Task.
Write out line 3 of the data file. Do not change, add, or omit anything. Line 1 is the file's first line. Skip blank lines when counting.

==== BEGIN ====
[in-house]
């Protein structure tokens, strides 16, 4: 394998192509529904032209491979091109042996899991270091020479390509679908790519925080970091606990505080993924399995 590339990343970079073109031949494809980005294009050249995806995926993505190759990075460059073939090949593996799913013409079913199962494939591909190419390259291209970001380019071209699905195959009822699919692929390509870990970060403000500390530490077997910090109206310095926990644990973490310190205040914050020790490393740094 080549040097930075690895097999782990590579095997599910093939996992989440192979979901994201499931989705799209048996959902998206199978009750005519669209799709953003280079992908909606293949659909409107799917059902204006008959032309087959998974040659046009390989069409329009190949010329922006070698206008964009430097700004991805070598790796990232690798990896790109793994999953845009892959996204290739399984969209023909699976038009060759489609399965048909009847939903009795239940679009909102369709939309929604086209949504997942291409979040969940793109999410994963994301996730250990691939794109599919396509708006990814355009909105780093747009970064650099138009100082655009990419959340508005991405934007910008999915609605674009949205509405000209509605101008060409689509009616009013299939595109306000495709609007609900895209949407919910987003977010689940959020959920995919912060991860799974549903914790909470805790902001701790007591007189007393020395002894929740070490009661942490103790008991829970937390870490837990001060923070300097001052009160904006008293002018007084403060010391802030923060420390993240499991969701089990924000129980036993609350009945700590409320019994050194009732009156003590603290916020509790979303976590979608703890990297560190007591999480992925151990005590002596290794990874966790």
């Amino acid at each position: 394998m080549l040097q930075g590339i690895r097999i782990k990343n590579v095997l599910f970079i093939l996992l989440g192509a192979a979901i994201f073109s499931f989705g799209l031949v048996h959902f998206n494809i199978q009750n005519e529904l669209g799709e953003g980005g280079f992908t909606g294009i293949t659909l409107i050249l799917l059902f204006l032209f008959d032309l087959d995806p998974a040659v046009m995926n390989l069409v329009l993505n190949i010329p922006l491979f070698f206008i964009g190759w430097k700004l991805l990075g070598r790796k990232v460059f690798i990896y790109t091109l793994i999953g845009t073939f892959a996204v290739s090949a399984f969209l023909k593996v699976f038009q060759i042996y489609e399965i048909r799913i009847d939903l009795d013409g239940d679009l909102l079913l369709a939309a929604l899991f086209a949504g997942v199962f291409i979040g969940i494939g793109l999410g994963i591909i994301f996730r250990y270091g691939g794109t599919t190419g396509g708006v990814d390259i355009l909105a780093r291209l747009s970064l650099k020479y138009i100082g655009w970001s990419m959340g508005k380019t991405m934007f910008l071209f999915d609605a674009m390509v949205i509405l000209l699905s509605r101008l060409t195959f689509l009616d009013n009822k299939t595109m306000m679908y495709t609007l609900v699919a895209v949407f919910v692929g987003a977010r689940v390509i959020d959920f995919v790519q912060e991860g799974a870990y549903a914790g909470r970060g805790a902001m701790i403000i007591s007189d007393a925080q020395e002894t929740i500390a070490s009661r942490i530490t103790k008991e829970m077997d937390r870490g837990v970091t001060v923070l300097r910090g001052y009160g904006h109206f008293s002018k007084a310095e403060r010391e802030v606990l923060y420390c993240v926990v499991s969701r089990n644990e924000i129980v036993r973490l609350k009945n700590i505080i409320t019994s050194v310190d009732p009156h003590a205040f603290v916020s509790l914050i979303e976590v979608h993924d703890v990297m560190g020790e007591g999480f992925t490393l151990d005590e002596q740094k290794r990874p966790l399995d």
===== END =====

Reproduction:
């Amino acid at each position: 394998m080549l040097q930075g590339i690895r097999i782990k990343n590579v095997l599910f970079i093939l996992l989440g192509a192979a979901i994201f073109s499931f989705g799209l031949v048996h959902f998206n494809i199978q009750n005519e529904l669209g799709e953003g980005g280079f992908t909606g294009i293949t659909l409107i050249l799917l059902f204006l032209f008959d032309l087959d995806p998974a040659v046009m995926n390989l069409v329009l993505n190949i010329p922006l491979f070698f206008i964009g190759w430097k700004l991805l990075g070598r790796k990232v460059f690798i990896y790109t091109l793994i999953g845009t073939f892959a996204v290739s090949a399984f969209l023909k593996v699976f038009q060759i042996y489609e399965i048909r799913i009847d939903l009795d013409g239940d679009l909102l079913l369709a939309a929604l899991f086209a949504g997942v199962f291409i979040g969940i494939g793109l999410g994963i591909i994301f996730r250990y270091g691939g794109t599919t190419g396509g708006v990814d390259i355009l909105a780093r291209l747009s970064l650099k020479y138009i100082g655009w970001s990419m959340g508005k380019t991405m934007f910008l071209f999915d609605a674009m390509v949205i509405l000209l699905s509605r101008l060409t195959f689509l009616d009013n009822k299939t595109m306000m679908y495709t609007l609900v699919a895209v949407f919910v692929g987003a977010r689940v390509i959020d959920f995919v790519q912060e991860g799974a870990y549903a914790g909470r970060g805790a902001m701790i403000i007591s007189d007393a925080q020395e002894t929740i500390a070490s009661r942490i530490t103790k008991e829970m077997d937390r870490g837990v970091t001060v923070l300097r910090g001052y009160g904006h109206f008293s002018k007084a310095e403060r010391e802030v606990l923060y420390c993240v926990v499991s969701r089990n644990e924000i129980v036993r973490l609350k009945n700590i505080i409320t019994s050194v310190d009732p009156h003590a205040f603290v916020s509790l914050i979303e976590v979608h993924d703890v990297m560190g020790e007591g999480f992925t490393l151990d005590e002596q740094k290794r990874p966790l399995d």